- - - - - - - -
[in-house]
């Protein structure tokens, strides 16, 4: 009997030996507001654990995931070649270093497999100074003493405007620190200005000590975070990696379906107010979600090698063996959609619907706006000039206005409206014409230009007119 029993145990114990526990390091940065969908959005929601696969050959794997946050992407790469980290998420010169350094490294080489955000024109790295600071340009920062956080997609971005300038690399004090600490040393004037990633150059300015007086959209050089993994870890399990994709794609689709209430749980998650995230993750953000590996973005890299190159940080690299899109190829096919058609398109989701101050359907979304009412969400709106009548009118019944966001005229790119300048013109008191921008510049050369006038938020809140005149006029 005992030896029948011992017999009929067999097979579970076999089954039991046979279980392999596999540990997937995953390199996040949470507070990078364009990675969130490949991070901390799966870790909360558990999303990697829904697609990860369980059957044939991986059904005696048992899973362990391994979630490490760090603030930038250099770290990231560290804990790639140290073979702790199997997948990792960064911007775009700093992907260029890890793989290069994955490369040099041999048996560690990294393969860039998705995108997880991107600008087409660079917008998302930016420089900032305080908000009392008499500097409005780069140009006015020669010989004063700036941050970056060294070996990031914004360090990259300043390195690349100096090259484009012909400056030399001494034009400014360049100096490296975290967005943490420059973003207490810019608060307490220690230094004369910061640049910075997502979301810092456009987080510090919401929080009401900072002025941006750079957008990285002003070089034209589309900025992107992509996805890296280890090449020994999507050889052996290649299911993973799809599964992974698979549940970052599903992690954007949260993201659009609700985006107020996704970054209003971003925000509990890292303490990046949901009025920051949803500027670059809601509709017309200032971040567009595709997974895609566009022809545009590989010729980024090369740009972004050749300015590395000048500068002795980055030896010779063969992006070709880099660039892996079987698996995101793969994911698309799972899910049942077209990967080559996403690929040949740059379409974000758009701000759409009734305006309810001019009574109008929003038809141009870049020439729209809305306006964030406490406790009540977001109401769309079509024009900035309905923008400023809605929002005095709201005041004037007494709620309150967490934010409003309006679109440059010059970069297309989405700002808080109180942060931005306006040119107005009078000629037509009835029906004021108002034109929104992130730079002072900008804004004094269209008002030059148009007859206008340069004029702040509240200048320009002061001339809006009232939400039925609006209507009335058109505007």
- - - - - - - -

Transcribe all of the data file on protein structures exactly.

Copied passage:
[in-house]
């Protein structure tokens, strides 16, 4: 009997030996507001654990995931070649270093497999100074003493405007620190200005000590975070990696379906107010979600090698063996959609619907706006000039206005409206014409230009007119 029993145990114990526990390091940065969908959005929601696969050959794997946050992407790469980290998420010169350094490294080489955000024109790295600071340009920062956080997609971005300038690399004090600490040393004037990633150059300015007086959209050089993994870890399990994709794609689709209430749980998650995230993750953000590996973005890299190159940080690299899109190829096919058609398109989701101050359907979304009412969400709106009548009118019944966001005229790119300048013109008191921008510049050369006038938020809140005149006029 005992030896029948011992017999009929067999097979579970076999089954039991046979279980392999596999540990997937995953390199996040949470507070990078364009990675969130490949991070901390799966870790909360558990999303990697829904697609990860369980059957044939991986059904005696048992899973362990391994979630490490760090603030930038250099770290990231560290804990790639140290073979702790199997997948990792960064911007775009700093992907260029890890793989290069994955490369040099041999048996560690990294393969860039998705995108997880991107600008087409660079917008998302930016420089900032305080908000009392008499500097409005780069140009006015020669010989004063700036941050970056060294070996990031914004360090990259300043390195690349100096090259484009012909400056030399001494034009400014360049100096490296975290967005943490420059973003207490810019608060307490220690230094004369910061640049910075997502979301810092456009987080510090919401929080009401900072002025941006750079957008990285002003070089034209589309900025992107992509996805890296280890090449020994999507050889052996290649299911993973799809599964992974698979549940970052599903992690954007949260993201659009609700985006107020996704970054209003971003925000509990890292303490990046949901009025920051949803500027670059809601509709017309200032971040567009595709997974895609566009022809545009590989010729980024090369740009972004050749300015590395000048500068002795980055030896010779063969992006070709880099660039892996079987698996995101793969994911698309799972899910049942077209990967080559996403690929040949740059379409974000758009701000759409009734305006309810001019009574109008929003038809141009870049020439729209809305306006964030406490406790009540977001109401769309079509024009900035309905923008400023809605929002005095709201005041004037007494709620309150967490934010409003309006679109440059010059970069297309989405700002808080109180942060931005306006040119107005009078000629037509009835029906004021108002034109929104992130730079002072900008804004004094269209008002030059148009007859206008340069004029702040509240200048320009002061001339809006009232939400039925609006209507009335058109505007």